Some governments have responded to the COVID-19 pandemic by developing policies based on ideas from behavioural psychology, especially ‘nudge theory’. But the pandemic has highlighted two important failings of ‘nudging’ – its libertarian opposition to state intervention; and its lack of any theory of psychological interiority.
First popularised by Harvard law professor Cass Sunstein and University of Chicago behavioural economist Richard Thaler, nudge theory has been credited for many policies that are common-sensical – positioning hand sanitisers in prominent locations in receptions of buildings accompanied by colourful signage will increase usage; citizens should be advised to sing happy birthday while washing their hands as this will ensure their handwashing lasts for the recommended duration; tissues might be placed within easy reach of office workers to discourage unprotected face touching; etc.
However, other recommendations have highlighted problematic assumptions about relations between individuals, law and the state relied upon by nudge theory. Perhaps the most notable of these examples was seen in the UK in March when David Halpern, head of the cabinet office-affiliated Behavioural Insights Team (aka the Nudge Unit) and member of the Scientific Advisory Group for Emergencies guiding the UK government’s response to the pandemic, advocated permitting the virus to spread to achieve ‘herd immunity’. His argument was premised on the idea that over time individuals would ‘fatigue’ of quarantine measures imposed by the state, and thereafter contravene them. From this perspective a population could only be relied upon to adhere to legally instituted quarantine restrictions for a short period of time, reducing the value of such a policy. Many other behavioural scientists questioned this suggestion. The UK government in any case soon changed position and introduced strict curtailments on movement and social interaction.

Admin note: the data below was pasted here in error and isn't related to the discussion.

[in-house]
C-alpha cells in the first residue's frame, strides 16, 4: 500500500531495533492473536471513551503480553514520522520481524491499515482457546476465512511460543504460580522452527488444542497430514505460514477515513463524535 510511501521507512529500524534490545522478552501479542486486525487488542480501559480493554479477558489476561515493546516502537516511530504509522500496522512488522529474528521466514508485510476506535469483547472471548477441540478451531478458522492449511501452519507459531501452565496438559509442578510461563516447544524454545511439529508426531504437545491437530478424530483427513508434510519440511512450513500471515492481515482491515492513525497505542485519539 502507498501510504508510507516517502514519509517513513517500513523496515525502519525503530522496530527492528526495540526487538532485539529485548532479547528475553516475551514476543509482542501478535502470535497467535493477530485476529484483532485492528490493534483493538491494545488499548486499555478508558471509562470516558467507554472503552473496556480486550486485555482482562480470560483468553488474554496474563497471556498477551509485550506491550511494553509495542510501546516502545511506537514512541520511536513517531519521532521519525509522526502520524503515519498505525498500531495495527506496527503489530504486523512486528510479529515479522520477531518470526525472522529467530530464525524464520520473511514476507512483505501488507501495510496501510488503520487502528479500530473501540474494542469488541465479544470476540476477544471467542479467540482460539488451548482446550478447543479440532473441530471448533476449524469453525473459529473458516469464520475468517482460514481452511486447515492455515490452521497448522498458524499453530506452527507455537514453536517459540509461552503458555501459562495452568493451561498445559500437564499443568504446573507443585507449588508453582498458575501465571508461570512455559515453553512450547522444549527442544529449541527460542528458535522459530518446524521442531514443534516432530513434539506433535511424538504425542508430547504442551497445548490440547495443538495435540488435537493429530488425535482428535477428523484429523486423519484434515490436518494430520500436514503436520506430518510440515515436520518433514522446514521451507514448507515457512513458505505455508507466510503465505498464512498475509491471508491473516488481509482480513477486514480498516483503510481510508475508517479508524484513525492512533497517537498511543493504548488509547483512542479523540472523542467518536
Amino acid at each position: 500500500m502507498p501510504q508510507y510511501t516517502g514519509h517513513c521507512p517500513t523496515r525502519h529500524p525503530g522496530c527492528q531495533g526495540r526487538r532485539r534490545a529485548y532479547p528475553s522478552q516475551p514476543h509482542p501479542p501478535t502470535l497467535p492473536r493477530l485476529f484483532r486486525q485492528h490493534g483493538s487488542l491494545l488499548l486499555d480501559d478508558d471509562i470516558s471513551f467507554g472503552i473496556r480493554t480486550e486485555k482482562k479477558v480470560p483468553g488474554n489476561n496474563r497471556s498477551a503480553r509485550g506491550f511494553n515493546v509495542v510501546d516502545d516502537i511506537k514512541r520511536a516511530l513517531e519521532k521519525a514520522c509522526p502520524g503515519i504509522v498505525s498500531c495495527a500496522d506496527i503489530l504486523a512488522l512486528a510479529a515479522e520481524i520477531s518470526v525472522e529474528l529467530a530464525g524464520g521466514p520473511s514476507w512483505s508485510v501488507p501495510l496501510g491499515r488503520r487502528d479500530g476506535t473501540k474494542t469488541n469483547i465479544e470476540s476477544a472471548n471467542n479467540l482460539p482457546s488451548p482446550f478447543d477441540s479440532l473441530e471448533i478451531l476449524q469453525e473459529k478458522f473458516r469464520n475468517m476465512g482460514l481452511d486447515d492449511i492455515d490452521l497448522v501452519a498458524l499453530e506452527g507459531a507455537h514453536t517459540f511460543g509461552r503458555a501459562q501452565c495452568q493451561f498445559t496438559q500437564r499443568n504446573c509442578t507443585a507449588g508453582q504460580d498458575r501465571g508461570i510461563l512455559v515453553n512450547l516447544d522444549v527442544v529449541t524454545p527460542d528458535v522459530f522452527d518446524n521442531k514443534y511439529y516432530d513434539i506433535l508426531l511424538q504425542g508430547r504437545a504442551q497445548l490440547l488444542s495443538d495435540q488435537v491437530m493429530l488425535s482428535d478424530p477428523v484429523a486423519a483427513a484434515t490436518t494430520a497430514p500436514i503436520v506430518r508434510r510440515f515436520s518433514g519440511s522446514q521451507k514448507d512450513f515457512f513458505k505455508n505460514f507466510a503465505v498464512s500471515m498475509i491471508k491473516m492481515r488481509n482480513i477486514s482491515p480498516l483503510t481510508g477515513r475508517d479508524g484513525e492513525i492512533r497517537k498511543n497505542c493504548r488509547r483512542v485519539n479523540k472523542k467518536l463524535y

Limits of Nudge Theory
My purpose here is not to engage in this conversation about whether or not people will in fact behave as Halpern or his critics predict, but to examine what this invocation of the concept of fatigue can tell us about nudging, and about the paradigm of behavioural psychology on which it is based. This paradigm is widely used in public policy formation today, and I suggest its application to our current pandemic situation has brought unconvincing premises it employs about how individuals relate to the state and law into particularly sharp relief.
The idea that individuals will fatigue of, and thereafter choose not to adhere to restrictions placed upon them by the state, is an outcome that typifies the understanding of human motivation employed by Sunstein and Thaler in their influential 2008 book, Nudge: Improving Decisions about Health, Wealth, and Happiness. Sunstein and Thaler framed Nudge as an effort to modify a model of motivation prevalent in the discipline of economics. That model viewed individuals as always seeking to maximize their expected utility, rationally appraising costs and benefits accruing to all decisions, and as largely doing this effectively. Sunstein and Thaler followed work in behavioural psychology, drawing heavily on the ‘prospect theory’ of Daniel Kahneman and Amos Tversky, which had at its core the same effort to emend this economic model of human nature, which Kahneman and Tversky had thought was dominant in 1970s social science.
Employing much of Kahneman and Tversky’s earlier research, in Nudge Sunstein and Thaler present examples intended to demonstrate that a radically individualist and economistic theory of how people make decisions would not hold true on every occasion. For Sunstein and Thaler, phenomena like conformity to tradition, social pressure or a status quo represent departures from the utility theory of motivation and are catalogued as such. They are treated as intriguing aberrations, departures from an economic model of social life that remains intact as a strong ideal.
No theory of how these different species of motivation come about is offered. In this sense the behavioural psychology of which nudging is a product does not offer any theory of psychological interiority. On the contrary, it concludes that such interiority is largely inscrutable, necessitating our understanding of human motivation, preferences and decisions rest on observable and ideally measurable manifestations in our actions, utterances or bodies. In the hands of Kahneman, Tversky, Sunstein and Thaler, to the extent behavioural psychology modifies the radically economistic view of human motivation they take as their foil, it does so by identifying deviations from economic rationality that are themselves relatively predictable and hence generally correctable.